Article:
In following the vast world of 3D printing, we cover a wide range of innovations in the medical industry, and it seems each is more exciting than the last. Today’s patients are benefiting impressively from the technology that’s really almost still considered to be in a fledgling state. And because of that we are constantly looking toward the day that parts of the body can be repaired further internally, cellular structures efficiently reproduced and used, and 3D printed organs used for transplants. Uses for 3D printing in medicine are continually being broadened as scientists, researchers, and medical professionals continue to break the boundaries of tradition.
All eyes are on currently on the 3D printing front in Croatia as they have recently been able to perform the successful insertion of the first all-acrylic 3D printed vertebra in a cancer patient. At 77 years old, the patient, Josip Lopac, is suffering from metastatic cancer, spreading from a spinal tumor.
The procedure, which was performed at the Neurosurgical Clinic in Rijeka, is significant because of the use of pure acrylic. Having developed a tumor on his seventh vertebra, Lopac’s condition was considered very serious. With this procedure though, they were able to replace the cancer-ridden area with the acrylic piece after scanning it and basically forming it into an exact 3D printed replica of Lopac’s bone–minus the tumor.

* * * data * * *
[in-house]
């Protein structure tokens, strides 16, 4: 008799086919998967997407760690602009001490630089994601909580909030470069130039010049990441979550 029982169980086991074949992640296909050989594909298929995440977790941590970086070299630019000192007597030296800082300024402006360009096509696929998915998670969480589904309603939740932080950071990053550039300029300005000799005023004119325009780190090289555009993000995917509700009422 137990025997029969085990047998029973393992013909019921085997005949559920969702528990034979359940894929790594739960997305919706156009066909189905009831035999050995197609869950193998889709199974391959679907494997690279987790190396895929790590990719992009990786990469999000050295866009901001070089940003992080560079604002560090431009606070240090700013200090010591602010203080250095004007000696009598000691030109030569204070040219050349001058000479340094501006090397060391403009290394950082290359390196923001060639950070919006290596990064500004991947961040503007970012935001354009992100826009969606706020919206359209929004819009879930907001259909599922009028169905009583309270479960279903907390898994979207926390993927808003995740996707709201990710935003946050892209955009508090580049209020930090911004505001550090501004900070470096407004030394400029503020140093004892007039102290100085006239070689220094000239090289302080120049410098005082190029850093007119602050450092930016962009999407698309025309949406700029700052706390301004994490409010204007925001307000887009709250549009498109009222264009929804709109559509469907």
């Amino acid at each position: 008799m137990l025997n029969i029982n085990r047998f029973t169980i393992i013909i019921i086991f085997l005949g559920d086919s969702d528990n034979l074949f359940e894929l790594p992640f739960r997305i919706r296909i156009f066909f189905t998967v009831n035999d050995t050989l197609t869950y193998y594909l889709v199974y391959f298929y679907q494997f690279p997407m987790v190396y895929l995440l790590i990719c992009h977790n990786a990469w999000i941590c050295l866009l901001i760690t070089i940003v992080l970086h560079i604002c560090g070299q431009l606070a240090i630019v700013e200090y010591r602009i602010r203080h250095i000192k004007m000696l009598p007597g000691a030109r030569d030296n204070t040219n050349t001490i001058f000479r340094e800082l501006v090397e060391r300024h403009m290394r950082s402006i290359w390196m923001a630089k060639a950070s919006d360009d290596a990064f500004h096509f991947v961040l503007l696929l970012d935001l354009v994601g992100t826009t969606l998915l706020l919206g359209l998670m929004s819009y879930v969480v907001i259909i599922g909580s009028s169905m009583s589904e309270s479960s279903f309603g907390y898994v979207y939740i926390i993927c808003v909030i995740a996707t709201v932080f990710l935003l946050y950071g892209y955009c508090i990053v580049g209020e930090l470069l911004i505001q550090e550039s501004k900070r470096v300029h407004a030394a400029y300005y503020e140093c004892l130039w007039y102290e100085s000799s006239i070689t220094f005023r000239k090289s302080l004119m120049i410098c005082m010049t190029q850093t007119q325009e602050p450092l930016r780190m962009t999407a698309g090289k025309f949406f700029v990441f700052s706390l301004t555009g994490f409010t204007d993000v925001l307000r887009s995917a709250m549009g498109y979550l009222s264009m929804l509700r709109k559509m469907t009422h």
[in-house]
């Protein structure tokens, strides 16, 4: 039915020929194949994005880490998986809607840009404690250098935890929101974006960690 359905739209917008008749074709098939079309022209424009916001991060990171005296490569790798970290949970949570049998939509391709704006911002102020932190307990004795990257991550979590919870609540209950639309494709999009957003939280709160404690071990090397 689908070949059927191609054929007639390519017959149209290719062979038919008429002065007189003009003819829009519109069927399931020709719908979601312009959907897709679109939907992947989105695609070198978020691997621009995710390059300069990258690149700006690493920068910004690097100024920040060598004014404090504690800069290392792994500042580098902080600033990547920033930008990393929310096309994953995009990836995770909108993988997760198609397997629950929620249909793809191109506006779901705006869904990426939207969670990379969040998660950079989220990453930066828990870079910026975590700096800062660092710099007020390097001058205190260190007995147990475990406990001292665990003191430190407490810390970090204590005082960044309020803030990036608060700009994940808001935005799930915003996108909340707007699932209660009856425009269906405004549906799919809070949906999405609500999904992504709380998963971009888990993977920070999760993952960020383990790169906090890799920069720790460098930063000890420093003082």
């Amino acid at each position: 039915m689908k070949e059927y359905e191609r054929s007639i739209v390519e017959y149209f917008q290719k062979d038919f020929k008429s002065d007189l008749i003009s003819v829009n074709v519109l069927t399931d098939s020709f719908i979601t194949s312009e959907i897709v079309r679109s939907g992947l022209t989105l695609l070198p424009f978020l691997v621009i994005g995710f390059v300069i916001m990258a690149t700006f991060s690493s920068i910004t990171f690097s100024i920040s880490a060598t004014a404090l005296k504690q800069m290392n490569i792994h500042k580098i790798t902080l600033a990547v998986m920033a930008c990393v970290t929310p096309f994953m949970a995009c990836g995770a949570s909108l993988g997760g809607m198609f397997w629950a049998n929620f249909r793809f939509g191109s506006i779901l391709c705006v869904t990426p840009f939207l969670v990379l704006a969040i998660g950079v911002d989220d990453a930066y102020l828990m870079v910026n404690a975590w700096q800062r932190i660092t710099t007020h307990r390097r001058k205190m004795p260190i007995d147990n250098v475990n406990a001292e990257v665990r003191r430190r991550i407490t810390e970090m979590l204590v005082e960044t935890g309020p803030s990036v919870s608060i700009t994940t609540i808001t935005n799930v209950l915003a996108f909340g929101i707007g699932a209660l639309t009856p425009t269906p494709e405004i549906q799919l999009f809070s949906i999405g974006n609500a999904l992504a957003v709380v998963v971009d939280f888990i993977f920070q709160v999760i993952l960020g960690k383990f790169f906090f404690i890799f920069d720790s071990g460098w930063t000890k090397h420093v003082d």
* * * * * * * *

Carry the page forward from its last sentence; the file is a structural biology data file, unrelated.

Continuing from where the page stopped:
“We view this procedure as a major advantage in our fight with cancer,” stated the patient’s doctor and head of the University of Rijeka’s Neurosurgical Department. “The key advantage is that you can build a custom part for the patient, instead of using predesigned and premanufactured designs which might not fit the patient.”
As most of us know, metastatic cancer is generally not a good prognosis whatsoever–and before the surgery indeed, medical professionals did not foresee a positive outcome for Lopac; however, due to the innovation afforded through 3D printing and medical professionals thinking outside of tradition, Lopac is looking forward experiencing a lot more of what life has to offer. Stating that he did have some trepidation with the surgery, in the end, he “thanks God, it’s allright…and there is no more pain.”
While the patient’s safety and outcome are of course first on the list in terms of why such an item would be used, the 3D printed acrylic vertebra offers the most classic benefits of 3D printing: affordability and customization. With this piece, rather than using the standard of titanium mixed with acrylic, with the fabricated and all pure acrylic material, the cost was exponentially cheaper as well as offering a completely patient-specific route–part of the real magic in 3D printing. While the surgery was long and intense, with this innovation, time was also shaved off the amount of hours spent in the operating room.
While Lopac will still have more surgeries in the near future, how amazing it must feel to go from being labeled ‘terminal’ to knowing that the future once again looks promising. Surgeons will use the same basic procedure to replace his fifth vertebra soon.
What are your thoughts on yet another amazing medical use for 3D printing? Discuss in the 3D Printed Vertebra forum thread on 3DPB.com.[Source: Dnevnik]
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